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STANDARD VIEW MARC VIEW
To the People
of lt'Hi Conmmunity
Leave it to the nation's school
children to be on top of the ball
when 'it comes to sizing up the
Swar financing situation. From
: Pearl HI-Iar-
bor to V-J
Schools at War instantly be-
came Sbhools For Peace. The
then shifted from "Back.the At-
ta to Speed His alRecovery."
SThe new goal was set at 35,000
hospital units, including a bed,
wheel chair, X-Ray machine and
one of the millions of yoTheungsters
Scho are taking part ins the Vic-
toy Loan. Even without a wordT
thete from "Bakvolunteer, youAt-
Have ne of the m an reasons for
buying extra Victory Bonds-the
future of the "salesman" whongsay
be your own son or daughter.
Your war bonds have just helped
to defeat the Nazis and Japs who
would have educated your chil-
dren for death. Your extra Vic-
tory Bonds will assure a brighter
life for tomorrow's citizens.
I tl lItill it Ul ll lt lIllu !11: 1111111111111111111;111111
DEWEY GAY SERVING WITH
'MAGIC CARPET' NAVY UNIT
Dewey 4: Gay, S 2/c, of this city
is serving with 'the "magic carpet"
unit of the, Naval Air Transport,
,Service's .Pacific wing which is
engaged in returning recovered al-
'lihe-j'miliary pi jsoners back to the
teiilPs5 trom cn-ic. T P -la ile"lla-
The Home Newspaper of Northwest Florida's Future Industrial Center
PORT ST. JOE, FLORIDA
Hardy Crew Will Sail
Yacht Here From Jax
"Oh, a sailing we will go, A sail-
ing we will go," was the song on
the lips of a. hardy crew of mari-
ners who left here by truck Tues-
day night for Jacksonville to bring
back, via the inland waterway, a
small yacht recently purchased by
C. G. Costin.
All members of the crew were
picked for their specialized, tasks.
Capt. Robert Tapper will be the
skipper; Cecil Costin, first mat@;,
B. A. Pridgeon, chief engineer; C.
A. McClellan, chief .cook and' bottle
washer; B. A. Prid-geon Jr., mess
boy; Ohauncey Costin and Cecil
Costin Jr., deck hands.
Unless these doughty sailors get
lost on the way, they expect to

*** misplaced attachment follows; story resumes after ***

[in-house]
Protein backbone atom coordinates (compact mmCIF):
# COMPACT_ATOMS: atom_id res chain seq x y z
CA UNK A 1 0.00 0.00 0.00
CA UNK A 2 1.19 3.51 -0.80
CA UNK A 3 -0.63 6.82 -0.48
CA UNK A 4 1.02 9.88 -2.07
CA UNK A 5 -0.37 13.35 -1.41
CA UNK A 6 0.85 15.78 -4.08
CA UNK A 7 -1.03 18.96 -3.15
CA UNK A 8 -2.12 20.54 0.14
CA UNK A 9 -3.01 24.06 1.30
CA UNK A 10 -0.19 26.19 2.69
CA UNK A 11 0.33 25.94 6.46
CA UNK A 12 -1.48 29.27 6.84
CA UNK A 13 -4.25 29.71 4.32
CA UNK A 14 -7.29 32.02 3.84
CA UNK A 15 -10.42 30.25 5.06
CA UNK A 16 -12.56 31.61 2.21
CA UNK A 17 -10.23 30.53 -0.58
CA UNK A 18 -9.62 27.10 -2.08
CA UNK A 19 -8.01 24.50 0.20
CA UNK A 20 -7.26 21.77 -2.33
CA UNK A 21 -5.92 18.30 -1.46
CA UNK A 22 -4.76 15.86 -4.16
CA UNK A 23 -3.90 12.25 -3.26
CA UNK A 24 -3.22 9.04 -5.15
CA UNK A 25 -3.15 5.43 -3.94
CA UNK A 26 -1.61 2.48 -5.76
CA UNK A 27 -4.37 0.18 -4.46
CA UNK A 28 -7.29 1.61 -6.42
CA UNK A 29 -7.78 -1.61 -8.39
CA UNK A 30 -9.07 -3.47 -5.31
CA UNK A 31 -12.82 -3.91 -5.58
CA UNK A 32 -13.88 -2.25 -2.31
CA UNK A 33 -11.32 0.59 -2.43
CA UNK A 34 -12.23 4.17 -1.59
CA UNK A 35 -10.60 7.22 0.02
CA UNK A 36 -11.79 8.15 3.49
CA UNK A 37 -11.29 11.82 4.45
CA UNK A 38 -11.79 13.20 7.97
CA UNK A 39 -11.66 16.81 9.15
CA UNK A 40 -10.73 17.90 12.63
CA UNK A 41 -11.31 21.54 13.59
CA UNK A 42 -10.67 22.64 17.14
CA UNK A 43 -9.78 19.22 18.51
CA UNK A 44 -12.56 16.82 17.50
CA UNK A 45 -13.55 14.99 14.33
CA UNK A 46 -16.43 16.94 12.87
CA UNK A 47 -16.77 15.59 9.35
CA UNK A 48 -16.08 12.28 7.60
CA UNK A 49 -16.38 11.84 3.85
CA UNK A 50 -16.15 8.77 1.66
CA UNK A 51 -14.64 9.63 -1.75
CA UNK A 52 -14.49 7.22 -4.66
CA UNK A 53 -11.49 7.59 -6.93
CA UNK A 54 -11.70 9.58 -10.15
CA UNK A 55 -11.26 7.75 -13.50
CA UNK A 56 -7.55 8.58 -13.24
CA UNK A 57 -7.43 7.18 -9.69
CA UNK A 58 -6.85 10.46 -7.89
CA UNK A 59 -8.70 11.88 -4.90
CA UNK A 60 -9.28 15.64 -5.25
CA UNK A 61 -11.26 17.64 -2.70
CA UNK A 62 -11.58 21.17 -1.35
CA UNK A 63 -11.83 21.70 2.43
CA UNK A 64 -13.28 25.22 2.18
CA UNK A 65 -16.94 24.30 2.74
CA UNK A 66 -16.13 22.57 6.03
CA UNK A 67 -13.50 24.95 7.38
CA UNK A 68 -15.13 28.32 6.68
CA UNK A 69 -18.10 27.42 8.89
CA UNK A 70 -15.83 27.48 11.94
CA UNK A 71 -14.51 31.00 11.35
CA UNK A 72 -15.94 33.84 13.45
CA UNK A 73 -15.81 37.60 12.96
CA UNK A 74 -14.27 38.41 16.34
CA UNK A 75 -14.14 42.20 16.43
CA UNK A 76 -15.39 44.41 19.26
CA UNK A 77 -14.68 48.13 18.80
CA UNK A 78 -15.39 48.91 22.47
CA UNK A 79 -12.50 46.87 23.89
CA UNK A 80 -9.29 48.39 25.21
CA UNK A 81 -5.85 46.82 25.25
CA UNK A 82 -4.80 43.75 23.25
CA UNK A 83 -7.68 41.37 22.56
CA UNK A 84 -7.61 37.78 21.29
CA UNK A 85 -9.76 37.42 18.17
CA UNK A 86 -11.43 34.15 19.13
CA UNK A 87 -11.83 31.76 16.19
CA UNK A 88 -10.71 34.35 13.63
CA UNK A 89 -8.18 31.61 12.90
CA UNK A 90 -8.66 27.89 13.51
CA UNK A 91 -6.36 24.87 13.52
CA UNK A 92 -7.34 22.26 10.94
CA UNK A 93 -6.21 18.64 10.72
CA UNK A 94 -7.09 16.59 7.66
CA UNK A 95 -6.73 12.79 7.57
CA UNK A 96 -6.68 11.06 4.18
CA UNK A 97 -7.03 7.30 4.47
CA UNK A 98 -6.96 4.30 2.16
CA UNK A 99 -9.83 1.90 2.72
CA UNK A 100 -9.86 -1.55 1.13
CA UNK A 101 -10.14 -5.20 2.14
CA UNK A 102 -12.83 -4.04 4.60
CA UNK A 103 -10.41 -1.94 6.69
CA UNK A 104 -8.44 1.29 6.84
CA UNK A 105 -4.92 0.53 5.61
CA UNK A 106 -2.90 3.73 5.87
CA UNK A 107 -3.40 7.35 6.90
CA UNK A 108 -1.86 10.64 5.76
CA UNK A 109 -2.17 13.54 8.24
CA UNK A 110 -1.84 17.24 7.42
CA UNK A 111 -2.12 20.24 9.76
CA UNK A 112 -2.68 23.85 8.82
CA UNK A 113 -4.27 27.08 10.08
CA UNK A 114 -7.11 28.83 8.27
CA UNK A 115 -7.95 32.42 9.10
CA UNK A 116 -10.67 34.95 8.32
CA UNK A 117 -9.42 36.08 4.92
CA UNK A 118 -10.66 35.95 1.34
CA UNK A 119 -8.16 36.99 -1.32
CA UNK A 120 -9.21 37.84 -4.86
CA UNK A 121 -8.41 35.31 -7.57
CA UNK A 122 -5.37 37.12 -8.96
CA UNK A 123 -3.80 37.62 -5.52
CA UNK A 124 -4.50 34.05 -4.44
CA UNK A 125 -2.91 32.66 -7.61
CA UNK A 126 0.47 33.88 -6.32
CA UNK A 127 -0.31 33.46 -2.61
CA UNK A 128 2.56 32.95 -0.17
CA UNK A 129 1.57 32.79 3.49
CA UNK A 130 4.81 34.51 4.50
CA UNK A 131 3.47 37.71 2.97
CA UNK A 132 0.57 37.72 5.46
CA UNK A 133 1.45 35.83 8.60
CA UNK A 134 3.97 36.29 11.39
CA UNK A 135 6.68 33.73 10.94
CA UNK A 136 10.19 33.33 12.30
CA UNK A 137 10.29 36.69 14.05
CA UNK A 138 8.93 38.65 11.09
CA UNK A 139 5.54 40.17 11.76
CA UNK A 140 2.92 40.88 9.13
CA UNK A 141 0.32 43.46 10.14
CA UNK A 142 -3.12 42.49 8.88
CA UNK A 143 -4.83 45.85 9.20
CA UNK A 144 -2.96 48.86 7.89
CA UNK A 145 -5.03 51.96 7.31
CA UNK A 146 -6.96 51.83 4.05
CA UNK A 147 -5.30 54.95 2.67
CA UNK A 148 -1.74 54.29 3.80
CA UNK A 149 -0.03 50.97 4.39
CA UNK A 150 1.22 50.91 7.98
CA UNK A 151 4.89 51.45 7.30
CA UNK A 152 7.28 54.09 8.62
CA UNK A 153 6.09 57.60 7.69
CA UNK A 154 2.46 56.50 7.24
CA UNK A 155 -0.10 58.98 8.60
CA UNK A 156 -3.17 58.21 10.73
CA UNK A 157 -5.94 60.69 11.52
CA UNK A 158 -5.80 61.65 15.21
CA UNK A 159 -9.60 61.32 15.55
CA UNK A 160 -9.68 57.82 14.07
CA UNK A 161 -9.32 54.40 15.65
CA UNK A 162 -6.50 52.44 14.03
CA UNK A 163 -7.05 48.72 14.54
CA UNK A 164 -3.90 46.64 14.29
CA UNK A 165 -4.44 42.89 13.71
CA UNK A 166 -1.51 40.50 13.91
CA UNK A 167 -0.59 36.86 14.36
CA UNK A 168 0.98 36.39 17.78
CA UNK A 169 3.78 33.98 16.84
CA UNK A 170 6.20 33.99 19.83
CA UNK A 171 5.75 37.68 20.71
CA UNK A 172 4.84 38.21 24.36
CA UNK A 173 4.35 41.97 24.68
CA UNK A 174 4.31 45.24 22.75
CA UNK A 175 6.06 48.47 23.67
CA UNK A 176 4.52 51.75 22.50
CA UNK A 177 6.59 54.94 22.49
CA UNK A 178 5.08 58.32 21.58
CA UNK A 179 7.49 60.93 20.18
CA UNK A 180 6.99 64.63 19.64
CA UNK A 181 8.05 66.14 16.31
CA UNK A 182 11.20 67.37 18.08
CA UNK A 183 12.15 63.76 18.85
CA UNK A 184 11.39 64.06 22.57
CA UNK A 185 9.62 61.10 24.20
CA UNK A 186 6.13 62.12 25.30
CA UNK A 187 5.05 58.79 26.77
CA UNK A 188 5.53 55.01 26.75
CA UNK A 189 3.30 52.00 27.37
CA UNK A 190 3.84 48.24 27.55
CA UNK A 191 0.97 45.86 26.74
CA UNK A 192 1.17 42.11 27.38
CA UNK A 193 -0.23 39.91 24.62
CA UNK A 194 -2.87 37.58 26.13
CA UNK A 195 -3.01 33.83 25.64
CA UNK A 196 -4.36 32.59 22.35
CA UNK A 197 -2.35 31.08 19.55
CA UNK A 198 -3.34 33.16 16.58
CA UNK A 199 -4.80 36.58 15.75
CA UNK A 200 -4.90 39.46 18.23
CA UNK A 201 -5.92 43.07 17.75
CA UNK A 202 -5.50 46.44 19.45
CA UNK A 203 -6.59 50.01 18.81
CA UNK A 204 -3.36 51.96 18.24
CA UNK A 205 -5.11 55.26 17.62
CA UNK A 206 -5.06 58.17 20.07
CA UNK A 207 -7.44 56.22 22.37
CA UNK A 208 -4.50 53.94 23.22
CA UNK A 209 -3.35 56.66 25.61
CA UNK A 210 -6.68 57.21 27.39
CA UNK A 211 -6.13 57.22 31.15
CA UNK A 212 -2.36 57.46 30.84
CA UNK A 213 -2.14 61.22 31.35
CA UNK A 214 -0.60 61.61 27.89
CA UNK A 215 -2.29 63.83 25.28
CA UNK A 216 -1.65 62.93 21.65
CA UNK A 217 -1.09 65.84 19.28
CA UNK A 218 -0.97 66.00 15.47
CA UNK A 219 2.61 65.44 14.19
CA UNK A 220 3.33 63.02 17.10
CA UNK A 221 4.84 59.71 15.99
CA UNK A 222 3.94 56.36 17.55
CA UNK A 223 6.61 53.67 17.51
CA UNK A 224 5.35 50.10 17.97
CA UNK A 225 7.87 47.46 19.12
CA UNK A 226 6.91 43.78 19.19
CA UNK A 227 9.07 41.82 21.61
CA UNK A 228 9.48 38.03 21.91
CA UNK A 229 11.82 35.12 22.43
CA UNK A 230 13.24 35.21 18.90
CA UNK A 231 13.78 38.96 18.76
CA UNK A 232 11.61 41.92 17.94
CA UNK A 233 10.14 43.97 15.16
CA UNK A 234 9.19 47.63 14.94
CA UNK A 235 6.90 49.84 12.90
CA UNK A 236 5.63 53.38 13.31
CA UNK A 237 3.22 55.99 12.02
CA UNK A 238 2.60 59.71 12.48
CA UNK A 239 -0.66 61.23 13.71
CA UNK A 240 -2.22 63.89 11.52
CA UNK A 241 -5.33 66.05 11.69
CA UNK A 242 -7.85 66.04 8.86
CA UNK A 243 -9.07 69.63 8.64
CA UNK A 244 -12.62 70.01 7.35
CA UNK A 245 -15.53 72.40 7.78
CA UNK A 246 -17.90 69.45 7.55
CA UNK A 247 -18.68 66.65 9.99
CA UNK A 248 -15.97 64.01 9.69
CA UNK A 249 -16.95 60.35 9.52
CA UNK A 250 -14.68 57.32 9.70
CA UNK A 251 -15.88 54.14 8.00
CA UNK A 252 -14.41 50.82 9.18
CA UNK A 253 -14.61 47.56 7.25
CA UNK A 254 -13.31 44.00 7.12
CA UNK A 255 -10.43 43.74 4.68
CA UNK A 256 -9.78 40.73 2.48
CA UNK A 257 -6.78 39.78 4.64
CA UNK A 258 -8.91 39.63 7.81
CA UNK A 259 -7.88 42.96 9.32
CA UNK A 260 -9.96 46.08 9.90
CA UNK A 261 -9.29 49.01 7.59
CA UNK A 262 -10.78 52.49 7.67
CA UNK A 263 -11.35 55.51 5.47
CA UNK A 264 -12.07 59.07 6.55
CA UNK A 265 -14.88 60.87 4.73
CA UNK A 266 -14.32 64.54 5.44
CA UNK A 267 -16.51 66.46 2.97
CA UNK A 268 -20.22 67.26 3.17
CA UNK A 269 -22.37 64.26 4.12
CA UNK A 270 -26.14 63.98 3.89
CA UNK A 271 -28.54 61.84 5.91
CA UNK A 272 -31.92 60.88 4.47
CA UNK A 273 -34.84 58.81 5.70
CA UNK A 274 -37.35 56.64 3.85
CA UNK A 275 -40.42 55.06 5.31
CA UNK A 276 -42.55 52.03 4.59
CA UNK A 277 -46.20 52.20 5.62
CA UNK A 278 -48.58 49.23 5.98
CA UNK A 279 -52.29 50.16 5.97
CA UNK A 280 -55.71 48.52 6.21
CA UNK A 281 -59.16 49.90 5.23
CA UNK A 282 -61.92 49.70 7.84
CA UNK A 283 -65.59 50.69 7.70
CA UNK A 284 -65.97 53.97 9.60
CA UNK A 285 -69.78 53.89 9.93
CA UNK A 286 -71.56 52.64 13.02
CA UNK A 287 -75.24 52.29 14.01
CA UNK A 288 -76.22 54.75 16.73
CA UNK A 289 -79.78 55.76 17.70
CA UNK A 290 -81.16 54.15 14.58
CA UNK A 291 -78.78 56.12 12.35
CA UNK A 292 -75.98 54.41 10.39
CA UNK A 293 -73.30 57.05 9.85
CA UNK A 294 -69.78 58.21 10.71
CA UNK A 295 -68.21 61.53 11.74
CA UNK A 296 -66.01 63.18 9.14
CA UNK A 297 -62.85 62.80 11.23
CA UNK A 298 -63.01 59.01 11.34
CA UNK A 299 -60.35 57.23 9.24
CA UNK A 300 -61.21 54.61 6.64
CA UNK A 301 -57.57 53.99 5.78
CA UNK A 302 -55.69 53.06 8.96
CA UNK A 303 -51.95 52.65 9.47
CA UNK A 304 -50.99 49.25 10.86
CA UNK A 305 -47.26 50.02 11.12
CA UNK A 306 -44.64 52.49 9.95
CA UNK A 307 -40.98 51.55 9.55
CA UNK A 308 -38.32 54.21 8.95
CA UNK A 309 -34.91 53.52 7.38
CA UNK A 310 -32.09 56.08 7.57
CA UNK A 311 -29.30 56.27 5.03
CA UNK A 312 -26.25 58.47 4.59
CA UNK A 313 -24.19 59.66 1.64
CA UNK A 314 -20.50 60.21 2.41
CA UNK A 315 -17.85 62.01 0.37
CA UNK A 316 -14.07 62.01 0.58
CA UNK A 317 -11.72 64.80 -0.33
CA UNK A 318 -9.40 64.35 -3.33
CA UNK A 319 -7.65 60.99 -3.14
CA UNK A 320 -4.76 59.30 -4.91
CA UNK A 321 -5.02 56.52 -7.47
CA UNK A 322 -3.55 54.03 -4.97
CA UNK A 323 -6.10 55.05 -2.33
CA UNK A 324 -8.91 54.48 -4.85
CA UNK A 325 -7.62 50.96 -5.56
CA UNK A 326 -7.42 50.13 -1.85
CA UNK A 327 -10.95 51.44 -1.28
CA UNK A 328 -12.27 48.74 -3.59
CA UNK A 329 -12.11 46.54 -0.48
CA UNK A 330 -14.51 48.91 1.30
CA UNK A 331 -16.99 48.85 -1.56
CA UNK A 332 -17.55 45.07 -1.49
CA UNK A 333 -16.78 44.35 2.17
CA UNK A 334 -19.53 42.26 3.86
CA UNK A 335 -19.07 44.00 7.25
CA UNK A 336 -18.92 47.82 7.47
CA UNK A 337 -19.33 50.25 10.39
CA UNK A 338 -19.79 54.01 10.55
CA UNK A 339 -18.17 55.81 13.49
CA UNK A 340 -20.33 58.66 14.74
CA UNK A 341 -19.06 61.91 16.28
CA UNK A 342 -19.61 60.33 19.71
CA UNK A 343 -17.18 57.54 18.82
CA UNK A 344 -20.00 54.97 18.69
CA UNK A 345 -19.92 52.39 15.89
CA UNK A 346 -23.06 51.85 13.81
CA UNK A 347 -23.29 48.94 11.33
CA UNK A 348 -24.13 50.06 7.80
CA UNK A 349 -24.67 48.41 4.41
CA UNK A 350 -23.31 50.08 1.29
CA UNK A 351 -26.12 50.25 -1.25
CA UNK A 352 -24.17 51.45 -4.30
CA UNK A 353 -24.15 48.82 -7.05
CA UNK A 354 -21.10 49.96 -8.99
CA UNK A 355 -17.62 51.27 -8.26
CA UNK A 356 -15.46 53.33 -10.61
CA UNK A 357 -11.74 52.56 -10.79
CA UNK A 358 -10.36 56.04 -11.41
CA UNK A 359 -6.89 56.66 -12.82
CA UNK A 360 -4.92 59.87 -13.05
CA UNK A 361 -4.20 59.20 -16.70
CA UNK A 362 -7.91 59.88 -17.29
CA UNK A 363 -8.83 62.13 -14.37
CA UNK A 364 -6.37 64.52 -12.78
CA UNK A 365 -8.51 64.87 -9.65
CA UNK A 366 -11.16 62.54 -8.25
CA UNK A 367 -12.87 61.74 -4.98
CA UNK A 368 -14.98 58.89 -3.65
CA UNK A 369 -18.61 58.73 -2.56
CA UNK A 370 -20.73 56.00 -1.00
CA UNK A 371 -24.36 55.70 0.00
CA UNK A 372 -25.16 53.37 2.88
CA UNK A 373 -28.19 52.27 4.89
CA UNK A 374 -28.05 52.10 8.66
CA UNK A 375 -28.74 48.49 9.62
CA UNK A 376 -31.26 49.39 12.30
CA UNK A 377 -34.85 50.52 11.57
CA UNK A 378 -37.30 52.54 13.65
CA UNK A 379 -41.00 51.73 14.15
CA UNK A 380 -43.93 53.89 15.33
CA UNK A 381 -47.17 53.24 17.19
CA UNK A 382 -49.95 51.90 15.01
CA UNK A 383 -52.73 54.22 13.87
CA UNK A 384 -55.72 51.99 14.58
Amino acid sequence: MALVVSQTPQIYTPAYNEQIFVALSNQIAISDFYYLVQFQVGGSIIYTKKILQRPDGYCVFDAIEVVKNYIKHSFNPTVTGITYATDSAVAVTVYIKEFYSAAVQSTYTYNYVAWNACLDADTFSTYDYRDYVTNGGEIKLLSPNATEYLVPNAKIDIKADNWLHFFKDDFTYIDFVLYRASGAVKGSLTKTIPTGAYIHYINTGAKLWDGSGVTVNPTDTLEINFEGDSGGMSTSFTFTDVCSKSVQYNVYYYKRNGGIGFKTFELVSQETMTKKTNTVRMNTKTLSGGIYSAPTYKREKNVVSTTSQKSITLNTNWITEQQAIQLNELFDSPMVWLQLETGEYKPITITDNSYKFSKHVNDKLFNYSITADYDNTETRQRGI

circumnavigate the statee of Flor-
ida in about ten days. So every-
one is urged to be on watch about
Saturday week 'to be the first to
shout "Sail1 ho!" as the vessel en-
ters St. Joseph Bay.
Bond Drive Is
Money Needed To Bring Our Boys
Home and To Keep Prices
and Values Stable
A lot of us might think that
there' is. no necessity for the Vic-
tory Bond Drive now that the war
is over, anl that the quota of $115,-
000 for Gulf county, of which $56,-
000 is to be in E.Bonds, is a bit too
large, but after reading -tik fol-
.: ,carpet" unit is- Air Transport muwing saLn-et' I "y d -.
Siuadroln 12, which is giving No. ]. Ickes, secretary of the interior, we
lri,.ritry-vt the returning prisoners. can more clearly see the whys and
Pt'ane of the unit are flying wiherefores for the drive:
over 20,000 miles of air routes "Many people ask why it is
from Oakland, Calif., to Tokyo. The necessary to have a 'Victory Loan
huge four-engined craft being used now that the war is over," say.
have been covering nearly 3,500,000 Ickes' statement. "A moment's re-
miles a month on 'their mission. election will reveal the obvious
SEABEE "FONSO' GILBERT "We still have millions of armed
NOW HEADED FOR JAPAN men to demobilize. It takes money,
lots of money, to get them home
W. P. "'Fonso" Gilbert, who has thousands of money, to get theof land
been 'shifted hither and yon about and water.
the Pacific with a Seabee con- "Uncle Sa will have to pay out
struction battalion, writes that ne money to tide these men over un-
recently left Pearl Harbor Dy til they can find their niches in
plane for Sasembo, Japan, which is the civilian economy. Those wb"
near Nagasaki where the second are sick, wounded or disabled whl
atomic bomb was dropped. He require medical attention and care
states that he wi'l write and tell for a long time to come.
us howy Nagasaki looks. "By investing in Victory Bonds
M to the limit of our resources, we
MONROE DUNCAN r RE-ENLISTS not only help our country to clinch
9/Sft. Monroe Duncan isi honme the peace for which we have all
on a 90-day furlough visiting his worked so hard, but we also help
mother and other relatives after ourselves by keeping prices and
receiving his discharge at Camp values in proper balance, thu,:
Blanding. He has re-enlisted for (Continued on page 6)
another three-year stretch of army ____
life.Collection Drive To Open
Cecil Hewitt Discharged e r Children's Home
Cecil Hewitt has just ,recently Here for Childrens Home
received' his discharge from the
service anud will again make Port Mrs. M. L. Fleishel Jr., chair-